Slowing Growth

After the Q4 2021 quarterly and annual financial update, management provided Q1 2022 guidance of 2.5 million net adds, well short of analyst estimates at 7.25 million. Unfortunately, even management's "low" guidance was missed - there was a net subscriber loss of about 200K.

Netflix management attributed the slow growth to strong competition and high existing household penetration, especially in North America. Netflix is increasingly reliant on weaker economies to drive growth while pricing increases in developed economies frustrate a substantial amount of subscribers to the point of them churning. For example, in Q1 2022, the United States and Canada lost about 600K subscribers, which management largely attributed to the pricing increase made in the same quarter.

While Netflix has had clear pricing power for a long time, it is evident that there is now some subscriber fatigue. Netflix must continue increasing value for subscribers to not only keep them engaged, but also be willing to pay more for the service over time. Once again, with market dynamics like this, Netflix's growth will increasingly rely on "volume" over "price" in the price * volume = revenue equation.

Streaming Wars

Netflix is facing intense competition from other major streaming platforms - Prime Video, Disney Plus, Hulu, HBO Max, and Apple TV, namely.

There are several financial and non-financial risks associated with intensifying competition:

  • Netflix faces potentially higher content acquisition costs to license high-quality content, weighing on margins over the long run.

  • Churn increases due to lower availability of high-quality content on the platform, better perceived content available on competing platforms, and erosion of operating leverage preventing strong reinvestment.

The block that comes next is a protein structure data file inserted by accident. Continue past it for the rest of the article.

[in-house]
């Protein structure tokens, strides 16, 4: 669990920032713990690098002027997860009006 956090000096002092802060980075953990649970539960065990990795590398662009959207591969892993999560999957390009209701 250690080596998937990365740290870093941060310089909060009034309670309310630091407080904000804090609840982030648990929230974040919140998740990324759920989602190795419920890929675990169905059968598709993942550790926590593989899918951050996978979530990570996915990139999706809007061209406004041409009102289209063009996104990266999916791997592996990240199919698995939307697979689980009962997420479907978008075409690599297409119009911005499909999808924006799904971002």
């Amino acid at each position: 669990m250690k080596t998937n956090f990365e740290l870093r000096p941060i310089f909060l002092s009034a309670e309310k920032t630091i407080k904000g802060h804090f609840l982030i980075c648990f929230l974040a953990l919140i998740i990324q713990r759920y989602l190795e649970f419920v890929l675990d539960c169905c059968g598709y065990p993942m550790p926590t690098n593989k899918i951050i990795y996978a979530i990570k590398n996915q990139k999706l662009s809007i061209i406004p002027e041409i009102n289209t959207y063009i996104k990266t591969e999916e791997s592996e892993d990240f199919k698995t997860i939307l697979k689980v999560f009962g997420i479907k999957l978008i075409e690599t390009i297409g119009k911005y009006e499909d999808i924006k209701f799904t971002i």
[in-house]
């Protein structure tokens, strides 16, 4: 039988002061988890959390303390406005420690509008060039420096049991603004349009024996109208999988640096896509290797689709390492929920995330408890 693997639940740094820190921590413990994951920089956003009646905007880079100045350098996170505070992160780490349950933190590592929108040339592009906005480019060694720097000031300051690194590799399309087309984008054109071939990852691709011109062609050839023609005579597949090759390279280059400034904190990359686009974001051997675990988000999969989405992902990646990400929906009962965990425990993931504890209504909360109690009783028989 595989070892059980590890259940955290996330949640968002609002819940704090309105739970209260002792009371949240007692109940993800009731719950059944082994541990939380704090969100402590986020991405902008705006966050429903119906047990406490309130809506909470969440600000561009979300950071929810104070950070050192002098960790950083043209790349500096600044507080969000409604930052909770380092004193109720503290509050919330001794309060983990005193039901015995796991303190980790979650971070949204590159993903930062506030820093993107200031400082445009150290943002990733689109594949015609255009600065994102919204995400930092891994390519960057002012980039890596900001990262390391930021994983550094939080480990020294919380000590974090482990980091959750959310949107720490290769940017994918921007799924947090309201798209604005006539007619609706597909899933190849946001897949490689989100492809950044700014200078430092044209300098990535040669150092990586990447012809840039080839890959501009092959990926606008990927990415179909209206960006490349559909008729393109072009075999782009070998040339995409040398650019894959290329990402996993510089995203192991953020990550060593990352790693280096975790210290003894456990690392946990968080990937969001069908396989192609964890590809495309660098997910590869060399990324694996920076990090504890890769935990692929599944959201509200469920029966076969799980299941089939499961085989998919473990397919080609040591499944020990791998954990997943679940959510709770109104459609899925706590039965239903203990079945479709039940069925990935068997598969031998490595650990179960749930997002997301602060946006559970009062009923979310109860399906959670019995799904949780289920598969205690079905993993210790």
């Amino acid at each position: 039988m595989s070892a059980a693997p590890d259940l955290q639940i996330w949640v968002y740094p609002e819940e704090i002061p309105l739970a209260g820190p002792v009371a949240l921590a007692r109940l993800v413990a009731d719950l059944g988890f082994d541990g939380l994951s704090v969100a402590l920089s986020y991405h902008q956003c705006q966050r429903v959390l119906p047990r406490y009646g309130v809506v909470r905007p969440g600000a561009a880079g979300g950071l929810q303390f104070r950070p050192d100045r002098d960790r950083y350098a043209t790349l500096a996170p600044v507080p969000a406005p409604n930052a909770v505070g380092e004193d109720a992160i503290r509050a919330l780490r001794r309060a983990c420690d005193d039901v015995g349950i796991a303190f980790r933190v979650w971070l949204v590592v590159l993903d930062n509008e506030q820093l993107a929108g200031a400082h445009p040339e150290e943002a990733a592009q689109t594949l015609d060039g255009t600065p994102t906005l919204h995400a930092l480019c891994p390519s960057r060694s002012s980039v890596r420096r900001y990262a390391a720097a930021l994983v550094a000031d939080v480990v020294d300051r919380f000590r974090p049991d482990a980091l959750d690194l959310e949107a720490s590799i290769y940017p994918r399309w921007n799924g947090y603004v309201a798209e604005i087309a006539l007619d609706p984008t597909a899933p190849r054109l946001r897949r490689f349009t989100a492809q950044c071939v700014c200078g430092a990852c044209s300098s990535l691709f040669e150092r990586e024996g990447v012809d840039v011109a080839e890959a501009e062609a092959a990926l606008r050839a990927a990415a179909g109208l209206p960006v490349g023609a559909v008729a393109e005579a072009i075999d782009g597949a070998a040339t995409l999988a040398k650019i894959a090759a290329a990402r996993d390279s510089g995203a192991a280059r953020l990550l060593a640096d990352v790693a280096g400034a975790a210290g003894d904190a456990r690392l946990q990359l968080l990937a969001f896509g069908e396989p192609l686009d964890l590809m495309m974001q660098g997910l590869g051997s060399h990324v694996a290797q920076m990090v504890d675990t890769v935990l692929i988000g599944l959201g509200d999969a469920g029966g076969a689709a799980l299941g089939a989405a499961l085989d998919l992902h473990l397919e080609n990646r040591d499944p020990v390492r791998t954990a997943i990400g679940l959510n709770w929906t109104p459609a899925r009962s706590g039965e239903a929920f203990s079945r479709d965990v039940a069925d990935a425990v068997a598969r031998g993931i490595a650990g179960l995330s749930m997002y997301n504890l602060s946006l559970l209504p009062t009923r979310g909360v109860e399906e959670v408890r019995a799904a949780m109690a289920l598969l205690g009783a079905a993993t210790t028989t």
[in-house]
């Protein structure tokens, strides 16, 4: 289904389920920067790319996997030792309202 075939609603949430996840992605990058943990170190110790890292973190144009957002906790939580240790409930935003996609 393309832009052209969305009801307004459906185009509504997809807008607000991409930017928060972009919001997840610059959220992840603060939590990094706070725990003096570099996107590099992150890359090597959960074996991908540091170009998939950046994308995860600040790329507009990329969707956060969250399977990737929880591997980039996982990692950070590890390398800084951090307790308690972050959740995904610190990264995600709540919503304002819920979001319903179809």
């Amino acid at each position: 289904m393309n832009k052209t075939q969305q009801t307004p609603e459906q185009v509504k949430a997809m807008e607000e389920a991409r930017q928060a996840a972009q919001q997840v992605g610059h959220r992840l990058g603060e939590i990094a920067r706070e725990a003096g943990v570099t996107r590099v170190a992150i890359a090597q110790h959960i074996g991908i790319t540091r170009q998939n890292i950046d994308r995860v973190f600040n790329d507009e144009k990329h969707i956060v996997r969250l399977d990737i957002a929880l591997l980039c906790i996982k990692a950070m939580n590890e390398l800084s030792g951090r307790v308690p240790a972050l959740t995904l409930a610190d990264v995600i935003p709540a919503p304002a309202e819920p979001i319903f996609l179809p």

• Inability to continue lifting prices while Netflix struggles to put out great original and licensed content without facing outsized churn.

The truth is, though, there may never be a clear winner of the streaming wars. Each streaming platform may be able to carve out its own niche and co-exist with others.

Losing Focus?

While competition is intensifying, Netflix is also venturing out into non-core business ideas, particularly video games (starting with mobile).

While this may be an excellent way to exercise optionality and deliver more great content to subscribers, we see several potential risks, or indications thereof:

  • In an increasingly competitive streaming environment, game development will be sapping dollars away from content acquisition and development.

  • Subscribers may not particularly be looking for such content (i.e., gaming). There are established video game publishers and gaming consoles that will probably continue developing incredible games at quality levels magnitudes greater than Netflix.

  • Netflix may be concerned about its long-term growth profile, so it is exploring other avenues to grow in unconventional ways. One such way is creating an ad-supported tier. While this presents a solid potential revenue stream that will boost profit and retain subscribers, too many ads or irrelevant ads could frustrate subscribers and lead to churn regardless.

International Growth Reliance

Much of Netflix's subscriber base is situated outside of the US and Canada. These regions have limited opportunity for growth, growing currently at low single-digit rates. Market penetration is high in these regions (~70%), limiting growth primarily through pricing increases.

About two-thirds of subscribers are from the rest of the world.

In these areas, average revenue per user is lower than the US and Canada. Additionally, potential consumers in these markets are often less inclined to use Netflix due to poor access to connected devices, online banking methods, and reliable internet.

As a result, Netflix may face challenges if one, two, or both things occur:

  • US and Canadian subscribers begin to churn more as prices increase

  • International subscriber growth slows due to a lower natural addressable market as a percentage of total population (penetration).